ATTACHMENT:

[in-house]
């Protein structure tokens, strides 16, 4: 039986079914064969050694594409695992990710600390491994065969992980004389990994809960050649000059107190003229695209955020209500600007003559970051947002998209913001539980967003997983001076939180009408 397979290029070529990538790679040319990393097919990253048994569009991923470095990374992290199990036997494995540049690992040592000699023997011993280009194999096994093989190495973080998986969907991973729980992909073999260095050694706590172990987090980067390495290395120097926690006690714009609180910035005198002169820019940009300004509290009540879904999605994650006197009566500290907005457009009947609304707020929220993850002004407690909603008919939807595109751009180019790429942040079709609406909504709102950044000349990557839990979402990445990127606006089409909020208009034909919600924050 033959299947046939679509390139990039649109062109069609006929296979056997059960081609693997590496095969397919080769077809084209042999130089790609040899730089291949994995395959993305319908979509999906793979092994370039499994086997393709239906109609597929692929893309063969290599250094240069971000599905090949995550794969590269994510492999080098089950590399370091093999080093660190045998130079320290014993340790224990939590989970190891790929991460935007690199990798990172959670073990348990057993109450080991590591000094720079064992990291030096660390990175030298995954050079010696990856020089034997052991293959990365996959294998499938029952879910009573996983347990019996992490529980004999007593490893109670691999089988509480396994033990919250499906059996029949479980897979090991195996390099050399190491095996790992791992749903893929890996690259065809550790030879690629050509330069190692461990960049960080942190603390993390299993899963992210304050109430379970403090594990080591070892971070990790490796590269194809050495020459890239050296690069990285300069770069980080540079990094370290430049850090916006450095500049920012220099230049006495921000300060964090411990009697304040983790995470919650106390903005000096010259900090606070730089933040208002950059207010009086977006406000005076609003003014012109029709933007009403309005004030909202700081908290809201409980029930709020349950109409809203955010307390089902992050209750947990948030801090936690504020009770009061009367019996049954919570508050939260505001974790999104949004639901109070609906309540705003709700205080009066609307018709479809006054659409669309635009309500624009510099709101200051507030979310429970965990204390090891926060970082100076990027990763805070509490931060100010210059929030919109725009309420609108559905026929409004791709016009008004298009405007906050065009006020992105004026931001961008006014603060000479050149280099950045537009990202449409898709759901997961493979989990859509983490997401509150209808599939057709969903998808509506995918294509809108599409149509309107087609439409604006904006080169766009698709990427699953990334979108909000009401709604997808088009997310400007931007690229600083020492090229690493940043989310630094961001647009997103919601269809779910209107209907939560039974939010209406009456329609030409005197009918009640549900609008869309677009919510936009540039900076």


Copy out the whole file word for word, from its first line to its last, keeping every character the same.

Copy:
[in-house]
């Protein structure tokens, strides 16, 4: 039986079914064969050694594409695992990710600390491994065969992980004389990994809960050649000059107190003229695209955020209500600007003559970051947002998209913001539980967003997983001076939180009408 397979290029070529990538790679040319990393097919990253048994569009991923470095990374992290199990036997494995540049690992040592000699023997011993280009194999096994093989190495973080998986969907991973729980992909073999260095050694706590172990987090980067390495290395120097926690006690714009609180910035005198002169820019940009300004509290009540879904999605994650006197009566500290907005457009009947609304707020929220993850002004407690909603008919939807595109751009180019790429942040079709609406909504709102950044000349990557839990979402990445990127606006089409909020208009034909919600924050 033959299947046939679509390139990039649109062109069609006929296979056997059960081609693997590496095969397919080769077809084209042999130089790609040899730089291949994995395959993305319908979509999906793979092994370039499994086997393709239906109609597929692929893309063969290599250094240069971000599905090949995550794969590269994510492999080098089950590399370091093999080093660190045998130079320290014993340790224990939590989970190891790929991460935007690199990798990172959670073990348990057993109450080991590591000094720079064992990291030096660390990175030298995954050079010696990856020089034997052991293959990365996959294998499938029952879910009573996983347990019996992490529980004999007593490893109670691999089988509480396994033990919250499906059996029949479980897979090991195996390099050399190491095996790992791992749903893929890996690259065809550790030879690629050509330069190692461990960049960080942190603390993390299993899963992210304050109430379970403090594990080591070892971070990790490796590269194809050495020459890239050296690069990285300069770069980080540079990094370290430049850090916006450095500049920012220099230049006495921000300060964090411990009697304040983790995470919650106390903005000096010259900090606070730089933040208002950059207010009086977006406000005076609003003014012109029709933007009403309005004030909202700081908290809201409980029930709020349950109409809203955010307390089902992050209750947990948030801090936690504020009770009061009367019996049954919570508050939260505001974790999104949004639901109070609906309540705003709700205080009066609307018709479809006054659409669309635009309500624009510099709101200051507030979310429970965990204390090891926060970082100076990027990763805070509490931060100010210059929030919109725009309420609108559905026929409004791709016009008004298009405007906050065009006020992105004026931001961008006014603060000479050149280099950045537009990202449409898709759901997961493979989990859509983490997401509150209808599939057709969903998808509506995918294509809108599409149509309107087609439409604006904006080169766009698709990427699953990334979108909000009401709604997808088009997310400007931007690229600083020492090229690493940043989310630094961001647009997103919601269809779910209107209907939560039974939010209406009456329609030409005197009918009640549900609008869309677009919510936009540039900076």